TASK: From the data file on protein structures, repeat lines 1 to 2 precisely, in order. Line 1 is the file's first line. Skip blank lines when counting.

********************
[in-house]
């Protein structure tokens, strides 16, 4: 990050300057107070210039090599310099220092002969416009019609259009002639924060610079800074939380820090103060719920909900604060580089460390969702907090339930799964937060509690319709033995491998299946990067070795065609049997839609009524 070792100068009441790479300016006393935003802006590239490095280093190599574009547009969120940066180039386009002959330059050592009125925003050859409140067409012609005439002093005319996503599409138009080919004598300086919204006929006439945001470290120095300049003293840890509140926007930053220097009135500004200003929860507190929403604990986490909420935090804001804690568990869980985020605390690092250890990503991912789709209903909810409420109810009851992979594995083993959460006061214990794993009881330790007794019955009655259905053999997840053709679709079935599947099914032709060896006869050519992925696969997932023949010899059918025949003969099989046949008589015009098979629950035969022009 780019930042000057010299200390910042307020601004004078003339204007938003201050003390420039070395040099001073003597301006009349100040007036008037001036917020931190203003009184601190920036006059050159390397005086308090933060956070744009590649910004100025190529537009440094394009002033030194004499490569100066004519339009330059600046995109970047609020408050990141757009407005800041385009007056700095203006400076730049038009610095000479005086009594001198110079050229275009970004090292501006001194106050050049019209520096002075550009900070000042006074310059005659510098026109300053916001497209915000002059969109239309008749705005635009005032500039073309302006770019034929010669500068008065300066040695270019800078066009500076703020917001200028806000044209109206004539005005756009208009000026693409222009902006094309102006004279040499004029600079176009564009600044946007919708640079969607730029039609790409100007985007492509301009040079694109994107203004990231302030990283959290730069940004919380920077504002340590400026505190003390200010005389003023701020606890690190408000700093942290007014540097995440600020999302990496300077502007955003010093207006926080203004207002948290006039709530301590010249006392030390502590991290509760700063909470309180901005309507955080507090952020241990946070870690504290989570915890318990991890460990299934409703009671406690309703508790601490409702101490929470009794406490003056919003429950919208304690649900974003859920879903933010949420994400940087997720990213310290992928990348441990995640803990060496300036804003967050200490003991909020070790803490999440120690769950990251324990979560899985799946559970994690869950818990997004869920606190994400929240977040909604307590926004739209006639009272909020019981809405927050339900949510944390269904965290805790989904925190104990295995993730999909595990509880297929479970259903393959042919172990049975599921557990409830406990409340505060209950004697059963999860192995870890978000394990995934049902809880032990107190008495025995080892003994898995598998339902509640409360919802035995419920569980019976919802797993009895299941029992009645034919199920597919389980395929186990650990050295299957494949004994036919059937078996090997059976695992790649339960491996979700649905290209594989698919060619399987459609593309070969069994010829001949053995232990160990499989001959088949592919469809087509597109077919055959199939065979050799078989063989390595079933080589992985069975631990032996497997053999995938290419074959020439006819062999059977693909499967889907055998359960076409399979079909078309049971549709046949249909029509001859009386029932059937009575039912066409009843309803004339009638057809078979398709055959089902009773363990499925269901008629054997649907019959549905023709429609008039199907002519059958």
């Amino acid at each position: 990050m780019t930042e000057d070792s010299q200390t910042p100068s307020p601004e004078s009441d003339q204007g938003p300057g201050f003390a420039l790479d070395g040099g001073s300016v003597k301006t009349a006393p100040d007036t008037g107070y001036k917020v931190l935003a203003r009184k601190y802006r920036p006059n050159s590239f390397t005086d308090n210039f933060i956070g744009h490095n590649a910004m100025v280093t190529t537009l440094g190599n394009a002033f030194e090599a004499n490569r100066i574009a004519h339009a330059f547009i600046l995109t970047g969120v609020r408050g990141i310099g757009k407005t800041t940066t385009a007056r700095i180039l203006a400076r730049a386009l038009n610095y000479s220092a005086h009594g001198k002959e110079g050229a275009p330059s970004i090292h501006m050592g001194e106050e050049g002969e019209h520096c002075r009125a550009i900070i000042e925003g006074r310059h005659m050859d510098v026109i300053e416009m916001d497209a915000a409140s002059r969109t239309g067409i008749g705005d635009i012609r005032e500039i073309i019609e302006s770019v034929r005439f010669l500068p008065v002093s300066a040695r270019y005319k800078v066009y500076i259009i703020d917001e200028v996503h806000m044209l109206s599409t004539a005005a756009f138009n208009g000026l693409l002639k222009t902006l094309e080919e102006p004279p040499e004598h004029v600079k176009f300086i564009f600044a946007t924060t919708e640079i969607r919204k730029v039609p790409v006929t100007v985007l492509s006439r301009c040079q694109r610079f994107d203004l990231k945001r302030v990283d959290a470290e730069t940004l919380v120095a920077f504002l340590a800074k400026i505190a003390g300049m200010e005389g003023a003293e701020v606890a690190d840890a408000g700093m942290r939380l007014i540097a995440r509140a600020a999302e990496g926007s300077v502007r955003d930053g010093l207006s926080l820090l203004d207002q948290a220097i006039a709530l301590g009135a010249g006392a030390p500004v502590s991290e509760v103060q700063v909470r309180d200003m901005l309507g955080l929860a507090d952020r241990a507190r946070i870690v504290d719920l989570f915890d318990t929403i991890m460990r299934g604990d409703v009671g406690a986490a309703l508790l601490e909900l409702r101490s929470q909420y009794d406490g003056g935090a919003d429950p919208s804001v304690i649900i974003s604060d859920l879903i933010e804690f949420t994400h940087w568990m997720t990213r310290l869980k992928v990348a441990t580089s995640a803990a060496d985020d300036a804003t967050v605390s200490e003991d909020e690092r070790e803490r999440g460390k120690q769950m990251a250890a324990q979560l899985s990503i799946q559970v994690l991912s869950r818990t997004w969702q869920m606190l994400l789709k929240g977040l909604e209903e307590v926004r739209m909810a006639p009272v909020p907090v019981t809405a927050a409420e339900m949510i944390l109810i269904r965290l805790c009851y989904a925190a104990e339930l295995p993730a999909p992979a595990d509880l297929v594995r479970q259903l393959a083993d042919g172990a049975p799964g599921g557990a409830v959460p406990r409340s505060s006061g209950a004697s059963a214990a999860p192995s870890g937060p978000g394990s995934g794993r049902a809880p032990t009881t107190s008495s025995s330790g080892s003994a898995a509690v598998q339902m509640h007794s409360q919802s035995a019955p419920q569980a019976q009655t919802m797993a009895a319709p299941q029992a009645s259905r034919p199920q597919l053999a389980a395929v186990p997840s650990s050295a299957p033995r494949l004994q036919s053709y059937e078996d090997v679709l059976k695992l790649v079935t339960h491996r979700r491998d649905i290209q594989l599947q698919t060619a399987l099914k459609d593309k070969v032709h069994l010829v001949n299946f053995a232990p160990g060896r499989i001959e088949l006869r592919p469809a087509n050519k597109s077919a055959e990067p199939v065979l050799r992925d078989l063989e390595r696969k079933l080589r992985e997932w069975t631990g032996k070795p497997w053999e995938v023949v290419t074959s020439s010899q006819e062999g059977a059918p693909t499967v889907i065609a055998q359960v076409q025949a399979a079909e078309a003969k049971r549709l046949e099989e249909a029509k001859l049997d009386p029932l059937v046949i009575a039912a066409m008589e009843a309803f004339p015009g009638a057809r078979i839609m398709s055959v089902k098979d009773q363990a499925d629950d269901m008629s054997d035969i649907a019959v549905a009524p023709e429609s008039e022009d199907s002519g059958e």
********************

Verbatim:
[in-house]
């Protein structure tokens, strides 16, 4: 990050300057107070210039090599310099220092002969416009019609259009002639924060610079800074939380820090103060719920909900604060580089460390969702907090339930799964937060509690319709033995491998299946990067070795065609049997839609009524 070792100068009441790479300016006393935003802006590239490095280093190599574009547009969120940066180039386009002959330059050592009125925003050859409140067409012609005439002093005319996503599409138009080919004598300086919204006929006439945001470290120095300049003293840890509140926007930053220097009135500004200003929860507190929403604990986490909420935090804001804690568990869980985020605390690092250890990503991912789709209903909810409420109810009851992979594995083993959460006061214990794993009881330790007794019955009655259905053999997840053709679709079935599947099914032709060896006869050519992925696969997932023949010899059918025949003969099989046949008589015009098979629950035969022009 780019930042000057010299200390910042307020601004004078003339204007938003201050003390420039070395040099001073003597301006009349100040007036008037001036917020931190203003009184601190920036006059050159390397005086308090933060956070744009590649910004100025190529537009440094394009002033030194004499490569100066004519339009330059600046995109970047609020408050990141757009407005800041385009007056700095203006400076730049038009610095000479005086009594001198110079050229275009970004090292501006001194106050050049019209520096002075550009900070000042006074310059005659510098026109300053916001497209915000002059969109239309008749705005635009005032500039073309302006770019034929010669500068008065300066040695270019800078066009500076703020917001200028806000044209109206004539005005756009208009000026693409222009902006094309102006004279040499004029600079176009564009600044946007919708640079969607730029039609790409100007985007492509301009040079694109994107203004990231302030990283959290730069940004919380920077504002340590400026505190003390200010005389003023701020606890690190408000700093942290007014540097995440600020999302990496300077502007955003010093207006926080203004207002948290006039709530301590010249006392030390502590991290509760700063909470309180901005309507955080507090952020241990946070870690504290989570915890318990991890460990299934409703009671406690309703508790601490409702101490929470009794406490003056919003429950919208304690649900974003859920879903933010949420994400940087997720990213310290992928990348441990995640803990060496300036804003967050200490003991909020070790803490999440120690769950990251324990979560899985799946559970994690869950818990997004869920606190994400929240977040909604307590926004739209006639009272909020019981809405927050339900949510944390269904965290805790989904925190104990295995993730999909595990509880297929479970259903393959042919172990049975599921557990409830406990409340505060209950004697059963999860192995870890978000394990995934049902809880032990107190008495025995080892003994898995598998339902509640409360919802035995419920569980019976919802797993009895299941029992009645034919199920597919389980395929186990650990050295299957494949004994036919059937078996090997059976695992790649339960491996979700649905290209594989698919060619399987459609593309070969069994010829001949053995232990160990499989001959088949592919469809087509597109077919055959199939065979050799078989063989390595079933080589992985069975631990032996497997053999995938290419074959020439006819062999059977693909499967889907055998359960076409399979079909078309049971549709046949249909029509001859009386029932059937009575039912066409009843309803004339009638057809078979398709055959089902009773363990499925269901008629054997649907019959549905023709429609008039199907002519059958």